Day: July 1, 2016

Ford U.S. year-to-date sales jump 5%, best in a decade

Good news out today for the automaker’s Louisville factories, which employ nearly 10,000 workers.

Ford said total U.S. sales grew 5% during the year’s first six months, with 1,353,048 vehicles sold — its best first-half performance since 2006. June sales were up 6%, with 240,109 vehicles sold, the automaker said in a press release this morning.

Ford logoTruck sales were the standout. The company sold 531,500 pickups and vans, a 13% gain vs. a year ago. Truck sales were up 24% last month, driven by strong F-Series sales of 70,937 vehicles: a 29% increase from a year ago, and their best June sales in more than a decade.

Ford’s stock, battered over the past week in the Brexit-fallout, rose 1.6% in mid-afternoon trading to $12.76 a share, on a day when U.S. stocks overall were marginally higher. Even so, Ford is down 4.7% from pre-Brexit levels.

The Kentucky Truck Factory employs about 5,100 workers, producing F-250 and F-550 Super Duty pickups, plus Expeditions, and Lincoln Navigators. The Auto Assembly Factory employs 4,700 producing  Escapes and Lincoln MKCs. More about Ford’s Louisville operations.

Society magazine NFocus is calling it a night, for good

July issue cover
July issue is the last.

In a blow to everyone who loves society news and photos, the monthly NFocus magazine’s Louisville edition is now kaput. The July issue, on newsstands July 6, will be the last.

Tonya AbeLn

Yesterday, Editor Tonya Abeln said the luxury, philanthropy, art and fashion magazine had been well-received, but “the challenges that are affecting all of print media were a factor in this decision.”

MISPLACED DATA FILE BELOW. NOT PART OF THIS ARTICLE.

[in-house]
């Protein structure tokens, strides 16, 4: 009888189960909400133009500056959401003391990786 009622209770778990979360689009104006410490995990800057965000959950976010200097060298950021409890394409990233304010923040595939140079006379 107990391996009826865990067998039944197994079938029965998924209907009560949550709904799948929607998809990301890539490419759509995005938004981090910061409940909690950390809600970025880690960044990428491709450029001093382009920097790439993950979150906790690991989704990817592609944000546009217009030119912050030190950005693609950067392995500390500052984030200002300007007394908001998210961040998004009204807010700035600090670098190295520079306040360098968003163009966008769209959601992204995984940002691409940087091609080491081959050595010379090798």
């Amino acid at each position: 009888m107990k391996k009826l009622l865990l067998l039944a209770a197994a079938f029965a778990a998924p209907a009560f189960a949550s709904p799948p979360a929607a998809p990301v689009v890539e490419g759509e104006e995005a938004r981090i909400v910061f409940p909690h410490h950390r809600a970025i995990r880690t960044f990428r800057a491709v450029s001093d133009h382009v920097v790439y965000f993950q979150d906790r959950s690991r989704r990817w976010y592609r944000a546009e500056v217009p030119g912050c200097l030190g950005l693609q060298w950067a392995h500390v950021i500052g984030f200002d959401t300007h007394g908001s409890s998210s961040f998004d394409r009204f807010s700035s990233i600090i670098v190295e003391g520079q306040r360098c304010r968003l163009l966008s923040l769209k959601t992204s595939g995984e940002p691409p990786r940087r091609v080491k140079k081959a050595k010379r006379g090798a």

NFocus is owned by Nashville-based SouthComm; the Nashville edition will continue.

The magazine’s demise leaves much of the city’s ongoing society coverage to the weekly Voice-Tribune — and to Boulevard, of course.

Not yummy: KFC won’t be hiring another Colonel Sanders actor to promote these foul parts

Another day, another animal part mistakenly cooked into a KFC meal. In the latest reported case, this morning, an Australian woman in Brisbane says she bit into something that “looked like a brain,” possibly deep-fried into some chicken at a southeast Queensland restaurant, according to the local Courier-Mail.

Yum“I called up the store because we’d already had issues with other parts of the meal,” said the woman, who didn’t want to be identified by the newspaper. “The potato and gravy smelt like a cigarette tray and tasted like cigarettes.”

A KFC spokeswoman said the fast-food chain was sorry for the woman’s experience, according to the paper, but assured it was not a health issue: “Our chicken is hand-prepared and cooked fresh, but occasionally mistakes happen and organs are not removed when they should have been.”

This isn’t the first time a KFC customer has claimed a brain or other body part in a meal, and produced what they said were photos as evidence. That’s hardly surprising for a company as far-flung as the Louisville-based Yum Brands division, which has nearly 15,000 restaurants in more than 125 countries. If each one served only 500 meals daily — a very conservative figure — that would be 7.5 million a day, and 2.7 billion a year.

What’s more, several of the news accounts come from British and Australian newspapers, which are famous for sensationalized reporting. Still, like rubbernecking past an especially gruesome roadside wreck, we can’t help gawking at:

Well, you get the picture. Except, wait: maybe you don’t. The news story photos are too disgusting for Boulevard to publish here, so we’ll link to the most recent one in Australia, which we’ll term NSFW — or home.

KFC bucket of chickenIn many of the stories, KFC officials have offered the same explanation as the one in today’s story out of Australia: food is hand-prepared and mistakes happen.

To be sure, there have been false reports of foul parts that were later debunked, including one about an entire rat last month in Los Angeles. “A third-party independent lab tested the suspicious meal,” the Los Angeles Times said last Wednesday, “and determined it was undoubtedly a piece of hand-breaded chicken–an assertion KFC stood firm on.”

Related: KFC just hired its latest Colonel Harland Sanders impersonator — alarmingly tanned actor George Hamilton, to sell its extra-crispy chicken.